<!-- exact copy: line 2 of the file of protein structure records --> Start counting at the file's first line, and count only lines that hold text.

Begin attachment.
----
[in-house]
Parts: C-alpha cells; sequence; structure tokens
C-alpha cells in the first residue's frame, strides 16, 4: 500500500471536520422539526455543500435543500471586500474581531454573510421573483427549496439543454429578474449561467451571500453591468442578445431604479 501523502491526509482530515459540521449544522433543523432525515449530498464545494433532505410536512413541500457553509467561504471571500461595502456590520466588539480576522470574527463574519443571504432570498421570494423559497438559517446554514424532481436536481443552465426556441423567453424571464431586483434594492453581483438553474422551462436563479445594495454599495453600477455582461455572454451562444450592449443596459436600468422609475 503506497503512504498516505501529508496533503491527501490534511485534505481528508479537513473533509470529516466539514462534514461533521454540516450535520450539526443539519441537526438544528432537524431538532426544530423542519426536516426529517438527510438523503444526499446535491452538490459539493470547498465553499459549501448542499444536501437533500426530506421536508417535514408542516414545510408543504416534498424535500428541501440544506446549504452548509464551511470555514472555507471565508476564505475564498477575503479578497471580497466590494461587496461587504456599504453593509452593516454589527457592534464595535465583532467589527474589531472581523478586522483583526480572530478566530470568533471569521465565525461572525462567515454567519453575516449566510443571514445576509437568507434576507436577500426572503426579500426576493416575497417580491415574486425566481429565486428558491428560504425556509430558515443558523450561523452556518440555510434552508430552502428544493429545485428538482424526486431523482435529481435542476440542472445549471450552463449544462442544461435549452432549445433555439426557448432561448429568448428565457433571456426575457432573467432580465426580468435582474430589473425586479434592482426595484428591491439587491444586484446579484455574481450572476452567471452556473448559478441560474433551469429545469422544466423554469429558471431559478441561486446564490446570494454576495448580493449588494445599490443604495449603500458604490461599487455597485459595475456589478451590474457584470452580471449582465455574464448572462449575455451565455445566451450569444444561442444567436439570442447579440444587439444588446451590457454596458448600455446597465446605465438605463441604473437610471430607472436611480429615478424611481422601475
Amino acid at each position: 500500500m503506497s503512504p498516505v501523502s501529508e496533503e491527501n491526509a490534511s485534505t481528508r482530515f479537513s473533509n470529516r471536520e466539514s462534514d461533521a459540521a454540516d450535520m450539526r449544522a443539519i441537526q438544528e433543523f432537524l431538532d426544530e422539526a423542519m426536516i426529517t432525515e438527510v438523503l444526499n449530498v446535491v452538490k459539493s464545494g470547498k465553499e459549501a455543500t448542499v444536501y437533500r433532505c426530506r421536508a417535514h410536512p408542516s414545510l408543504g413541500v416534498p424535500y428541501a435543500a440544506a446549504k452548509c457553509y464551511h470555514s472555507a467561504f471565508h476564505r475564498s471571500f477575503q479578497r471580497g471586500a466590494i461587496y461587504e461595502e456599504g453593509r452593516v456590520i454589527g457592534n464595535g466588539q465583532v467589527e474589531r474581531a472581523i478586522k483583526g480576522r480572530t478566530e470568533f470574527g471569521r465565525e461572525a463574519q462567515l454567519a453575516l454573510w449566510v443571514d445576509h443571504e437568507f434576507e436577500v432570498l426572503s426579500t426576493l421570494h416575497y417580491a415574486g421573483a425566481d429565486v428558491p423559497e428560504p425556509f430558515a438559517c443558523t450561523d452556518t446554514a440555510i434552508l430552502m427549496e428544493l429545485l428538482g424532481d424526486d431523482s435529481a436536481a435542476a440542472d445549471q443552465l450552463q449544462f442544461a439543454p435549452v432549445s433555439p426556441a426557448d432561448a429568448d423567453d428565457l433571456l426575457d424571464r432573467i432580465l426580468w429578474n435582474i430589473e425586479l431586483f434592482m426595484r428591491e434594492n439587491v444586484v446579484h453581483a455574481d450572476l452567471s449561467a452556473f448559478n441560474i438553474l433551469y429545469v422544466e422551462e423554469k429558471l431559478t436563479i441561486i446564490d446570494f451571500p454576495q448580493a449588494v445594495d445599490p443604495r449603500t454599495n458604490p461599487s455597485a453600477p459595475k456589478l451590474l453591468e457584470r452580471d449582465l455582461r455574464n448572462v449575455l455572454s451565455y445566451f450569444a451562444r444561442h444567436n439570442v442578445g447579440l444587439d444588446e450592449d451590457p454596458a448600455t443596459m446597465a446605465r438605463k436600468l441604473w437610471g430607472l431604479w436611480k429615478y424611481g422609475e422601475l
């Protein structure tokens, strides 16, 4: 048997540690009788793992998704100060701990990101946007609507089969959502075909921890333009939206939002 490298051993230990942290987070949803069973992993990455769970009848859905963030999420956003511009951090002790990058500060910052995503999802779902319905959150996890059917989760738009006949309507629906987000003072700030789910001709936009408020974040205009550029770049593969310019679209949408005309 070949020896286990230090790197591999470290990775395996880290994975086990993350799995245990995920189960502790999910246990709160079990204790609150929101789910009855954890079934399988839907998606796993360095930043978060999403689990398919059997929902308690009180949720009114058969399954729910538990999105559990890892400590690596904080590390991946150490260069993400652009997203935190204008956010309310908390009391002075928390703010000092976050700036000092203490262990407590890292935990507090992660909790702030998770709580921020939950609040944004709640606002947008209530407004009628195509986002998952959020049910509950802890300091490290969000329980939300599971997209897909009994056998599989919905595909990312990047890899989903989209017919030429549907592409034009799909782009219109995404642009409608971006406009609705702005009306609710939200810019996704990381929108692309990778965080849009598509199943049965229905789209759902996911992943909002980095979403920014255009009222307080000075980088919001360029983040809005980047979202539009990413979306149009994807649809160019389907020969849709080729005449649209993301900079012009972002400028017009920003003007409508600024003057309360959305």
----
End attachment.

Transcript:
Parts: C-alpha cells; sequence; structure tokens